A healthy gut ensures children get the most nutrition from the food they’re eating. Not only that, but it can also program their health trajectory over the rest of their lives.
As awareness of the importance of a balanced microbiome grows, so does interest in gut health support, whether through diet or supplements. So, what are the basics to understand about supporting kids’ gut health?
Prebiotic versus probiotic
Prebiotic and probiotic are terms increasingly cited in the promotion of ‘health’ foods and products, but many people may be unsure what they mean – beyond a vague association with gut health.
Although they sound similar, prebiotics and probiotics play different roles. Put simply, probiotics are beneficial live bacteria found in certain foods or supplements, while prebiotics are fibres that the bacteria in your gut eat.
A balanced diet of both pre- and probiotics is important in keeping the gut microbiome in balance.
“One requires the other,” explains community pharmacist and herbalist Gerald Quigley.
“If you have a low-fibre diet, for any particular reason, your gut microbiome – which is the name we attach to the collection of those bacteria – is probably going to be in rather poor shape.
“We’re in an age now where many, many people just don’t eat enough fibre. And therefore, the balance of good and bad bacteria in the gut is less than ideal.”
He says food sources of prebiotics include “garlic, bananas, artichokes, asparagus, onions, leeks, wheat – these things are basically high in fibre”.
When it comes to probiotic foods, yoghurt is perhaps the most common in Western diets (and a favourite of many kids). Other options include fermented foods such as sauerkraut, kimchi and kefir.
While a balanced diet is important for helping to keep the gut microbiome in check, this isn’t always possible, especially when fussy eaters are involved.
“The challenges that are thrown at kids these days from a food management perspective are huge,” Mr Quigley said.
“Advertising plays a role, particularly if they’re watching the big screens. So, it’s often a challenge to get children to actually eat enough fibre.”
Antibiotics can also disturb the balance of good gut bacteria.
“These things can completely destroy the gut microbiome,” Mr Quigley said.
“Fortunately, common sense is starting to prevail, with less and less antibiotic prescribing going on because we know now that it tends to cause problems further down the track.”
Poor digestive function overall can also be a factor that can affect the balance of good and bad bacteria in a child’s gut, but food selection and constant variety are key, says Mr Quigley.
“That’s the biggest challenge probably – when you’re trying to get a balanced diet into a child,” he said.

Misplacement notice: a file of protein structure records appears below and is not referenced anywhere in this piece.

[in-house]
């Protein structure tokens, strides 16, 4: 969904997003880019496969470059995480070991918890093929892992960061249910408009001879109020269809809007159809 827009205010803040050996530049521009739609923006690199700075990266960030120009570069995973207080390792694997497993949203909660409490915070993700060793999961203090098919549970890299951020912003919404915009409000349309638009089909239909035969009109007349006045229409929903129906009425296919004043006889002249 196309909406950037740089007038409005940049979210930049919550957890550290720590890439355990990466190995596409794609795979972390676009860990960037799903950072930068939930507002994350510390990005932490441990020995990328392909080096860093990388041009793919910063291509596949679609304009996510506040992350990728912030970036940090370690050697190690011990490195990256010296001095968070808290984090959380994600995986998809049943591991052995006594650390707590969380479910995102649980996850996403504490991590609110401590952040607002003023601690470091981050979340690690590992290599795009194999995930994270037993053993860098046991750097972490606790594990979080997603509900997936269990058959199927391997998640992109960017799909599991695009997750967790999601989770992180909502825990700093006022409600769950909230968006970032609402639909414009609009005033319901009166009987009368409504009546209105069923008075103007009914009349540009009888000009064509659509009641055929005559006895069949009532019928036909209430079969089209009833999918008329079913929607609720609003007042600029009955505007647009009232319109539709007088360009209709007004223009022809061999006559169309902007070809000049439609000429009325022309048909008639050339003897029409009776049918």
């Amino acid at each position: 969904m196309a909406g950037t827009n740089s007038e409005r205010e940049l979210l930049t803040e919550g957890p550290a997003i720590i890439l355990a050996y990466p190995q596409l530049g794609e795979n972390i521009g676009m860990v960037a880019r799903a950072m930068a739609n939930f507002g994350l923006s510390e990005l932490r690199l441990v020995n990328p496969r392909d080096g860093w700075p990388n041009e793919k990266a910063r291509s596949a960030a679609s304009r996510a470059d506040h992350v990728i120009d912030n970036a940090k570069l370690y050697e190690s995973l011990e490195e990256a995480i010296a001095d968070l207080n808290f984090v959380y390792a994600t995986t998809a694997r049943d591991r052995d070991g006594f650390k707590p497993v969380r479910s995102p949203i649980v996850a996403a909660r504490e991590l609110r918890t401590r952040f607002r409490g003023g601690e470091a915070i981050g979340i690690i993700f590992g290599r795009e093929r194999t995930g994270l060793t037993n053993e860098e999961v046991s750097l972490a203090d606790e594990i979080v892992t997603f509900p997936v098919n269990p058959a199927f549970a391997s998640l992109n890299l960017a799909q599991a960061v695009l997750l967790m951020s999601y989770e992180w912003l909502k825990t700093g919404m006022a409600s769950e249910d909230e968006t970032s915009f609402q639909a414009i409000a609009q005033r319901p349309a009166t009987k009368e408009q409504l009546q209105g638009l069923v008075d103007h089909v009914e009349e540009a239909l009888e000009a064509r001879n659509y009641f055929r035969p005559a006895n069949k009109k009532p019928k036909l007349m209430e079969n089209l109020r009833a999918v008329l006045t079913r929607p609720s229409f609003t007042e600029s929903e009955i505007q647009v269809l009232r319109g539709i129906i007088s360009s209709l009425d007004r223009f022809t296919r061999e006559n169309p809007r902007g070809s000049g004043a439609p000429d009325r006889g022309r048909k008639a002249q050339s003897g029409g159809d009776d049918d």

Signs and symptoms
Interrupted digestive function is the main symptom that might lead a parent to act on their child’s gut health.
“Things like diarrhoea, constipation, general gut pain, smelly poo … that’s not normal,” Mr Quigley said. “[For] any alteration in bowel actions, [it’s] probably worth having a look at some sort of probiotic supplement for a while.”
Yet he added: “Sometimes these things correct themselves. Often with kids, they go down for a day and then, a day later, they’re back to where they were.”
Baby and child-strength probiotic products are available on the market. When it comes to assisting product selection, Mr Quigley says pharmacy assistants should be aware of the key factors.
“The probiotic market can be very confusing, so offering some elementary advice is really important,” he said, advising that PAs should “know which particular strains help general gastrointestinal health”.
“If there’s a dermatitis or eczema issue, know which ones are perhaps slightly better than others with the treatment of eczema. But you can’t go wrong if you get to be confident about the use of two strains – lactobacillus and bifidobacterium – they’re the two main ones.”
Importance of diet
Mr Quigley emphasises the importance of diet in maintaining a healthy gut microbiome, both for kids and adults.
“There’s no magic option,” he said. “There’s no point feeding a kid junk food day in and day out and expecting a probiotic to make a difference. That’s setting unrealistic expectations.”
He suggests sticking to foods that are minimally processed and aren’t “artificially altered by adding things or taking things out”.
“The purer the food, the less processed the food, the rawer the food seems to be probably the most beneficial to both adults and children,” he said.
And while many adults may have had poor dietary habits, he adds, there’s no reason for kids to follow suit.
“We can have a little bit of influence on and encourage them to try and get used to having a balance of things, reduce the things that we know aren’t good,” Mr Quigley said.